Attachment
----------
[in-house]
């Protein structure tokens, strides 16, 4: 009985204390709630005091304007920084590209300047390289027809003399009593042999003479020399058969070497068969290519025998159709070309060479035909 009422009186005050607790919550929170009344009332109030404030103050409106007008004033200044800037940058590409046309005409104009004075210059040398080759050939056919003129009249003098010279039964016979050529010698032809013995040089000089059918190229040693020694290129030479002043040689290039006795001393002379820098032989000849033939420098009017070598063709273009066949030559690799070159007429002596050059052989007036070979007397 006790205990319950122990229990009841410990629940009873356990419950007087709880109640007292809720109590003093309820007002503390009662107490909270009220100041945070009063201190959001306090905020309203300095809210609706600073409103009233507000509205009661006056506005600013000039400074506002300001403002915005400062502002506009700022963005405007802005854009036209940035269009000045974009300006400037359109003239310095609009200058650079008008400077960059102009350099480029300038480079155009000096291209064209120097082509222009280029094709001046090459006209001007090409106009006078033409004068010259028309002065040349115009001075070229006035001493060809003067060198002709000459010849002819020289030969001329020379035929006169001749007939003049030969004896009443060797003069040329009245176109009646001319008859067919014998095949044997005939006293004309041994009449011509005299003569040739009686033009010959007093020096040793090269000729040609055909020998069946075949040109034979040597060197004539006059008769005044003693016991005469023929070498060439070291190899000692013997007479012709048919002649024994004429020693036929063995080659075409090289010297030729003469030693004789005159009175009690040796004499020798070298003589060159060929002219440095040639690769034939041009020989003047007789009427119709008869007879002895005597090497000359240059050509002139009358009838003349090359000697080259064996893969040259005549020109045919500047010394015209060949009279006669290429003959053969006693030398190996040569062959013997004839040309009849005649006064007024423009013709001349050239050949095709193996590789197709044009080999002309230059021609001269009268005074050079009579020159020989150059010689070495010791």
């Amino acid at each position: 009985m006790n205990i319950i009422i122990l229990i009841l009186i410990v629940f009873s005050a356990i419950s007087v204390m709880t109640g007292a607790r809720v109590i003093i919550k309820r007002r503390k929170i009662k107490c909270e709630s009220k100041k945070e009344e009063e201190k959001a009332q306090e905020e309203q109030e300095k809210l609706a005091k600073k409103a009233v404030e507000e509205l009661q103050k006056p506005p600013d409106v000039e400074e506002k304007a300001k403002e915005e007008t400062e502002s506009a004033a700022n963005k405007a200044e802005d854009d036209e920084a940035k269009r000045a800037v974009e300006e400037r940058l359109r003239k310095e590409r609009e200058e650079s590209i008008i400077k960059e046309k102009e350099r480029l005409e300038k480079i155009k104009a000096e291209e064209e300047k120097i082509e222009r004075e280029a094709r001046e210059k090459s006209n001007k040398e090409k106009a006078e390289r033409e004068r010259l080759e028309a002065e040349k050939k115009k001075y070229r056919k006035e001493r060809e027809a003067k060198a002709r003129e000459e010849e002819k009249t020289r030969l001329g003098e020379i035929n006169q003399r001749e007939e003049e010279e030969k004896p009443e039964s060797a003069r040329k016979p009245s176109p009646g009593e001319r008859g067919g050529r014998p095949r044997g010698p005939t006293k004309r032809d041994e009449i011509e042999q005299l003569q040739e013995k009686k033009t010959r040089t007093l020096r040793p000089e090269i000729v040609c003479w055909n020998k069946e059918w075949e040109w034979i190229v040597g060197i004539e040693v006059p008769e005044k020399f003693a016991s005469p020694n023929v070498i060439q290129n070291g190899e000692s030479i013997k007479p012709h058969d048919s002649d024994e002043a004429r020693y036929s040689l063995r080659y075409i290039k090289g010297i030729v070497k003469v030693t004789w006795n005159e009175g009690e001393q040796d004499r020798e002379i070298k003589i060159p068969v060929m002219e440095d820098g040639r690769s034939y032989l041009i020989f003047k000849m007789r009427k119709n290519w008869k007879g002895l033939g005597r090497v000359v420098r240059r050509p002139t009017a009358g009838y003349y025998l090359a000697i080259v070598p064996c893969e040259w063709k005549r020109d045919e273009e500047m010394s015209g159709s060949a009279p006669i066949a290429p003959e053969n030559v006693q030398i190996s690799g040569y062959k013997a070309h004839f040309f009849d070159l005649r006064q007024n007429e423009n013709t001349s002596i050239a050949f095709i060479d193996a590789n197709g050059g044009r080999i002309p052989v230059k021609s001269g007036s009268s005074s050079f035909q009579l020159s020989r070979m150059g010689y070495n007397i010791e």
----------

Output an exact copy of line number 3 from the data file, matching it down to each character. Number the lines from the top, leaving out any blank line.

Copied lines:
């Amino acid at each position: 009985m006790n205990i319950i009422i122990l229990i009841l009186i410990v629940f009873s005050a356990i419950s007087v204390m709880t109640g007292a607790r809720v109590i003093i919550k309820r007002r503390k929170i009662k107490c909270e709630s009220k100041k945070e009344e009063e201190k959001a009332q306090e905020e309203q109030e300095k809210l609706a005091k600073k409103a009233v404030e507000e509205l009661q103050k006056p506005p600013d409106v000039e400074e506002k304007a300001k403002e915005e007008t400062e502002s506009a004033a700022n963005k405007a200044e802005d854009d036209e920084a940035k269009r000045a800037v974009e300006e400037r940058l359109r003239k310095e590409r609009e200058e650079s590209i008008i400077k960059e046309k102009e350099r480029l005409e300038k480079i155009k104009a000096e291209e064209e300047k120097i082509e222009r004075e280029a094709r001046e210059k090459s006209n001007k040398e090409k106009a006078e390289r033409e004068r010259l080759e028309a002065e040349k050939k115009k001075y070229r056919k006035e001493r060809e027809a003067k060198a002709r003129e000459e010849e002819k009249t020289r030969l001329g003098e020379i035929n006169q003399r001749e007939e003049e010279e030969k004896p009443e039964s060797a003069r040329k016979p009245s176109p009646g009593e001319r008859g067919g050529r014998p095949r044997g010698p005939t006293k004309r032809d041994e009449i011509e042999q005299l003569q040739e013995k009686k033009t010959r040089t007093l020096r040793p000089e090269i000729v040609c003479w055909n020998k069946e059918w075949e040109w034979i190229v040597g060197i004539e040693v006059p008769e005044k020399f003693a016991s005469p020694n023929v070498i060439q290129n070291g190899e000692s030479i013997k007479p012709h058969d048919s002649d024994e002043a004429r020693y036929s040689l063995r080659y075409i290039k090289g010297i030729v070497k003469v030693t004789w006795n005159e009175g009690e001393q040796d004499r020798e002379i070298k003589i060159p068969v060929m002219e440095d820098g040639r690769s034939y032989l041009i020989f003047k000849m007789r009427k119709n290519w008869k007879g002895l033939g005597r090497v000359v420098r240059r050509p002139t009017a009358g009838y003349y025998l090359a000697i080259v070598p064996c893969e040259w063709k005549r020109d045919e273009e500047m010394s015209g159709s060949a009279p006669i066949a290429p003959e053969n030559v006693q030398i190996s690799g040569y062959k013997a070309h004839f040309f009849d070159l005649r006064q007024n007429e423009n013709t001349s002596i050239a050949f095709i060479d193996a590789n197709g050059g044009r080999i002309p052989v230059k021609s001269g007036s009268s005074s050079f035909q009579l020159s020989r070979m150059g010689y070495n007397i010791e």